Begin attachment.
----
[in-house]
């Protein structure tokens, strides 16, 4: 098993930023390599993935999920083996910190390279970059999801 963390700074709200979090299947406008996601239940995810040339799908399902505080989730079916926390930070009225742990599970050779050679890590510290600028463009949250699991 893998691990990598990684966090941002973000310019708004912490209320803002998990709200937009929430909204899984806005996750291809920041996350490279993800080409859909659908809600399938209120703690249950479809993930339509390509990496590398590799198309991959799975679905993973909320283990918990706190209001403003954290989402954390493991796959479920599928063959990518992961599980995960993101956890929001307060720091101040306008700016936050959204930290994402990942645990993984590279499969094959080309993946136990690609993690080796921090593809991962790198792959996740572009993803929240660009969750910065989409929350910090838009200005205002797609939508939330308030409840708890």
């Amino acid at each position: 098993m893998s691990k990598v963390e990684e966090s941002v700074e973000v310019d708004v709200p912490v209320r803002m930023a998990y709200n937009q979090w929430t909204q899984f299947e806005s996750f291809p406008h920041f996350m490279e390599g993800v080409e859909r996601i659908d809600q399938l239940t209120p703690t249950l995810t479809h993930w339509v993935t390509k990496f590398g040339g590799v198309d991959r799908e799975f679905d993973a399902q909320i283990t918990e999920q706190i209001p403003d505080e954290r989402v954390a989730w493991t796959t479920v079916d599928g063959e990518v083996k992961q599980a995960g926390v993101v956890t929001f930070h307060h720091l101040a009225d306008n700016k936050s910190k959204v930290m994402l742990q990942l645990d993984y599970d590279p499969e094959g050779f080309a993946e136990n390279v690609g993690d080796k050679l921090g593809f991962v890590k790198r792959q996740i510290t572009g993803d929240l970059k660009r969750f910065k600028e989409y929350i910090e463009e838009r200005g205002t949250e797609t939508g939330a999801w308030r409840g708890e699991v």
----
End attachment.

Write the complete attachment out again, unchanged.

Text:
[in-house]
């Protein structure tokens, strides 16, 4: 098993930023390599993935999920083996910190390279970059999801 963390700074709200979090299947406008996601239940995810040339799908399902505080989730079916926390930070009225742990599970050779050679890590510290600028463009949250699991 893998691990990598990684966090941002973000310019708004912490209320803002998990709200937009929430909204899984806005996750291809920041996350490279993800080409859909659908809600399938209120703690249950479809993930339509390509990496590398590799198309991959799975679905993973909320283990918990706190209001403003954290989402954390493991796959479920599928063959990518992961599980995960993101956890929001307060720091101040306008700016936050959204930290994402990942645990993984590279499969094959080309993946136990690609993690080796921090593809991962790198792959996740572009993803929240660009969750910065989409929350910090838009200005205002797609939508939330308030409840708890």
């Amino acid at each position: 098993m893998s691990k990598v963390e990684e966090s941002v700074e973000v310019d708004v709200p912490v209320r803002m930023a998990y709200n937009q979090w929430t909204q899984f299947e806005s996750f291809p406008h920041f996350m490279e390599g993800v080409e859909r996601i659908d809600q399938l239940t209120p703690t249950l995810t479809h993930w339509v993935t390509k990496f590398g040339g590799v198309d991959r799908e799975f679905d993973a399902q909320i283990t918990e999920q706190i209001p403003d505080e954290r989402v954390a989730w493991t796959t479920v079916d599928g063959e990518v083996k992961q599980a995960g926390v993101v956890t929001f930070h307060h720091l101040a009225d306008n700016k936050s910190k959204v930290m994402l742990q990942l645990d993984y599970d590279p499969e094959g050779f080309a993946e136990n390279v690609g993690d080796k050679l921090g593809f991962v890590k790198r792959q996740i510290t572009g993803d929240l970059k660009r969750f910065k600028e989409y929350i910090e463009e838009r200005g205002t949250e797609t939508g939330a999801w308030r409840g708890e699991v």